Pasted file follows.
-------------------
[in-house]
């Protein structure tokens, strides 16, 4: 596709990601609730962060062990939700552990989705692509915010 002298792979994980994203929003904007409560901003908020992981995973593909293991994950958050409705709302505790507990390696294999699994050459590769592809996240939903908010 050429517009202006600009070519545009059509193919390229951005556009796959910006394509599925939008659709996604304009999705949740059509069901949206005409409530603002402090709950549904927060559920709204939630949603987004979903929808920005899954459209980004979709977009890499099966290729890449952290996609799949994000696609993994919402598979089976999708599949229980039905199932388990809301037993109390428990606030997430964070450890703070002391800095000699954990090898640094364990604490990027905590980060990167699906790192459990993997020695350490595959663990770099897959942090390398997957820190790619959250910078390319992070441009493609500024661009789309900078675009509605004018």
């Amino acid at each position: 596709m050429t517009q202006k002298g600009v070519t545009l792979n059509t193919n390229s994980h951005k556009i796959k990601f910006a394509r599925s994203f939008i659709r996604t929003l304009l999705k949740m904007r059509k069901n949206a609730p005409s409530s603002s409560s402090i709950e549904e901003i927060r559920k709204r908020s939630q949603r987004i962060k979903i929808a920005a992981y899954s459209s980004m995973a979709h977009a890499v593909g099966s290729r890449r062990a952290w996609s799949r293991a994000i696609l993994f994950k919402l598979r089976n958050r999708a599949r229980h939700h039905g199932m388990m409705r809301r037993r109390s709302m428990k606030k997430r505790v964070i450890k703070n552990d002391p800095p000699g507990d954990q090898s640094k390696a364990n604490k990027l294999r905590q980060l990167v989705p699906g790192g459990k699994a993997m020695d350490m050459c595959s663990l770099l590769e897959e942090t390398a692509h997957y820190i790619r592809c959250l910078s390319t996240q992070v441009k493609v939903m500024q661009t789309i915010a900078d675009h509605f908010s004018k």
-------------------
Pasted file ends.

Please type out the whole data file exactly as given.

[in-house]
């Protein structure tokens, strides 16, 4: 596709990601609730962060062990939700552990989705692509915010 002298792979994980994203929003904007409560901003908020992981995973593909293991994950958050409705709302505790507990390696294999699994050459590769592809996240939903908010 050429517009202006600009070519545009059509193919390229951005556009796959910006394509599925939008659709996604304009999705949740059509069901949206005409409530603002402090709950549904927060559920709204939630949603987004979903929808920005899954459209980004979709977009890499099966290729890449952290996609799949994000696609993994919402598979089976999708599949229980039905199932388990809301037993109390428990606030997430964070450890703070002391800095000699954990090898640094364990604490990027905590980060990167699906790192459990993997020695350490595959663990770099897959942090390398997957820190790619959250910078390319992070441009493609500024661009789309900078675009509605004018």
């Amino acid at each position: 596709m050429t517009q202006k002298g600009v070519t545009l792979n059509t193919n390229s994980h951005k556009i796959k990601f910006a394509r599925s994203f939008i659709r996604t929003l304009l999705k949740m904007r059509k069901n949206a609730p005409s409530s603002s409560s402090i709950e549904e901003i927060r559920k709204r908020s939630q949603r987004i962060k979903i929808a920005a992981y899954s459209s980004m995973a979709h977009a890499v593909g099966s290729r890449r062990a952290w996609s799949r293991a994000i696609l993994f994950k919402l598979r089976n958050r999708a599949r229980h939700h039905g199932m388990m409705r809301r037993r109390s709302m428990k606030k997430r505790v964070i450890k703070n552990d002391p800095p000699g507990d954990q090898s640094k390696a364990n604490k990027l294999r905590q980060l990167v989705p699906g790192g459990k699994a993997m020695d350490m050459c595959s663990l770099l590769e897959e942090t390398a692509h997957y820190i790619r592809c959250l910078s390319t996240q992070v441009k493609v939903m500024q661009t789309i915010a900078d675009h509605f908010s004018k």